Viking: Battle for Asgard is best described as a mix of developer Creative Assemblyâ€™s previous Total War games and Sonyâ€™s God of War series, mixing hack-n-slash, quick time events and building up an army into an action adventure even Odin could be proud of.
Its story tells the tale of Skarin, a Viking who was on his way to Valhalla before Freya, a daughter of Odin, intervened and resurrected the doomed warrior on the condition he serve as general of her army to defeat Hel, queen of the damned. The immediate problem facing Skarin is that Helâ€™s army of the undead has imprisoned all of his Viking brethren in cages scattered over the world map, and has them securely guarded - so he must travel the world releasing his men and slaying the undead.
There are several ways you can take out your undead enemies. In some cases you can sneak up behind one and do a quick decapitation with X. This is only possible if you manage to get close enough and usually wonâ€™t work if multiple undead soldiers are close. Another way is just to beat them to death with your axe and sword. When in high places such as a tower you can even push enemies to their deaths by blocking and nudging them out a window.
Some larger enemies are immune to standard attacks and can only be killed in a quick time event-based move. In games such as God of War quick time events were random combinations and usually resulted in more frustration than fun. However, in Viking theyâ€™re short enough and arenâ€™t random so if you fail it once you can nail it on a second or third try.
As you progress, Skarin will also be able to summon various beasts to aide his army â€“ if he has the right amount of runes - including a Dragon which, when used in battle, will perform an air strike on the unsuspecting enemies below. The summon attacks will only strike at certain areas to avoid hitting your own soldiers.
With a huge world full of trees, grassy hills and tons of characters you might expect a few frame rate drops here and there. However, the frame rate rarely dips â€“ even with up to thirty enemies on screen in a heated battle. Due to the large scale, mana stones scattered throughout the world will make moving from place to place as easy as finding a stone and pushing B repeatedly, until it displays a map with the rest of the stone locations marked. However, as you canâ€™t use the mana stones until you discover them there are roads leading from place to place and they are easy to locate due to the beam of blue light coming from them. The stones are especially handy if you die as you can easily jump back to where you were from your home base.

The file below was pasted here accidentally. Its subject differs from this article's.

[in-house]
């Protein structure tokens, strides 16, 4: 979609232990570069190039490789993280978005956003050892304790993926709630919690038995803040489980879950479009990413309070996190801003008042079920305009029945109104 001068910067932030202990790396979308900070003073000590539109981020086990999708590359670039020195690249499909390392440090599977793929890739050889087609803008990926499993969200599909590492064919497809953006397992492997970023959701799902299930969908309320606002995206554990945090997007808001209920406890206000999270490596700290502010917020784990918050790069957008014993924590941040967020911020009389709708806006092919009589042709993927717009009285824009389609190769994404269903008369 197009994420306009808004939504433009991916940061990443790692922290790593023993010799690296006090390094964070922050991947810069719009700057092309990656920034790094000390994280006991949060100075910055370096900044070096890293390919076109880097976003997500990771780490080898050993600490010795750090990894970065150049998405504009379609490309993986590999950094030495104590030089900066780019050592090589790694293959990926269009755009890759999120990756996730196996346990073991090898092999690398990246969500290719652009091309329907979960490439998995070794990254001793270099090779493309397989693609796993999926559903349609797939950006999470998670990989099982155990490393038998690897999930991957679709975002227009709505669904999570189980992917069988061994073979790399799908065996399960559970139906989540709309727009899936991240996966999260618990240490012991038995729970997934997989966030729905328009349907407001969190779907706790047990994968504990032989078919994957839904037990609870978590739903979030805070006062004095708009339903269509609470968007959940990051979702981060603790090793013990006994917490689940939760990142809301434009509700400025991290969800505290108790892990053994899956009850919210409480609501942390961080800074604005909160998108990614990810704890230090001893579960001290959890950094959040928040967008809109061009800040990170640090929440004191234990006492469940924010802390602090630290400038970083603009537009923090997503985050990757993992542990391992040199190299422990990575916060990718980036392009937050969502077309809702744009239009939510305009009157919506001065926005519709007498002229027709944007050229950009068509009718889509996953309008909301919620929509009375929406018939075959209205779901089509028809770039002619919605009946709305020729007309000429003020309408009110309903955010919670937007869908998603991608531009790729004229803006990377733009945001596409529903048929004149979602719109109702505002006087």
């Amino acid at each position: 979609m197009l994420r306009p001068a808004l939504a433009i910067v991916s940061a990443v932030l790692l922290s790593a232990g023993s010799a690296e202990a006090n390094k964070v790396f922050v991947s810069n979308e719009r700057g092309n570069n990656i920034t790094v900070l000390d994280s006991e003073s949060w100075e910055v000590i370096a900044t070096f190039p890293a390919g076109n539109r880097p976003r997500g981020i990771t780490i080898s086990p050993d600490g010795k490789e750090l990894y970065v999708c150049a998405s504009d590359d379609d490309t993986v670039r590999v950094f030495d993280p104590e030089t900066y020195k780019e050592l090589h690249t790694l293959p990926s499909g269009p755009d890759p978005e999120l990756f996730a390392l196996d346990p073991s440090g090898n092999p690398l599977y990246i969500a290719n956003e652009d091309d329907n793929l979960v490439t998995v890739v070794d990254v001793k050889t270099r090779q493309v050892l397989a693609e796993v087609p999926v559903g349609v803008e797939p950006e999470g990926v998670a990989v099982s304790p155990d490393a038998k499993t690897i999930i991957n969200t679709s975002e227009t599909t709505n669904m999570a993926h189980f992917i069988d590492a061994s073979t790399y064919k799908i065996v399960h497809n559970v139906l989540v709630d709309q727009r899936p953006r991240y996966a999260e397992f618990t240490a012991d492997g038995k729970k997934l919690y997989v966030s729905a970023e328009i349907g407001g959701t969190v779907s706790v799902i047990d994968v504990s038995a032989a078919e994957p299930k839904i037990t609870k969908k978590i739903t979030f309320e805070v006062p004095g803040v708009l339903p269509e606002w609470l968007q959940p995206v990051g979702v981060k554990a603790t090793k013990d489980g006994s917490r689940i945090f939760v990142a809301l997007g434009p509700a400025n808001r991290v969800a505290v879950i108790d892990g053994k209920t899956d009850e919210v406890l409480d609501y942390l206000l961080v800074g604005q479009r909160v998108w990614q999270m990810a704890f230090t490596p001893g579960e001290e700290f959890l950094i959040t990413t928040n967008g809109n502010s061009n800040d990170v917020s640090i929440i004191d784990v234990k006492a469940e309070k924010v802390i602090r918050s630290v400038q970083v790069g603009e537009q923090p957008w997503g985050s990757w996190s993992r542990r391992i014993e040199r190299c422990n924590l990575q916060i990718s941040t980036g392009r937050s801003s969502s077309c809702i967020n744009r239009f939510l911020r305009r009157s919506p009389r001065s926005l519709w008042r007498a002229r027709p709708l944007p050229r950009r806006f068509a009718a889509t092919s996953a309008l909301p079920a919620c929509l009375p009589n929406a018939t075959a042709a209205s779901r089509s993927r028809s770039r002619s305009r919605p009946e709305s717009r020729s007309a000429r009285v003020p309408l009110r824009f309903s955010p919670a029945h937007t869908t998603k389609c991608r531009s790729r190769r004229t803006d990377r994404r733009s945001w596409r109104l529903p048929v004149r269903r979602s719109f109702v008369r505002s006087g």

As with a lot of adventure games, there are moments where you can easily be outnumbered with a wrong move in an enemy campâ€¦ or fall off a cliff by mistake. However, dying doesnâ€™t mean a lot in Viking: Battle for Asgard because Freya saves you whenever you go down. If you do die you just respawn back at your base and lose all of your accumulated mana. All you have to do after that is go out and kill a few more undead soldiers to regain your mana. When it comes to mana collection itâ€™s best to get the goriest kill possible; a simple kill will only give you one mana ball, while doing a context sensitive kill â€“ pushing X to perform a decapitation â€“ will get you three balls. The mana is used for charging up you and your armyâ€™s weapons in battles using fire, ice and lightning power-ups purchased from the store. Once you activate a power-up it will stay in effect until the mana runs out, so itâ€™s only worth using them when thereâ€™s plenty of undead to kill.
Viking: Battle for Asgard is a solid action game that takes elements from Creative Assemblyâ€™s Total War series, and adds quick time events and sand-box gameplay. Itâ€™s a great romp if you donâ€™t mind the button bashing.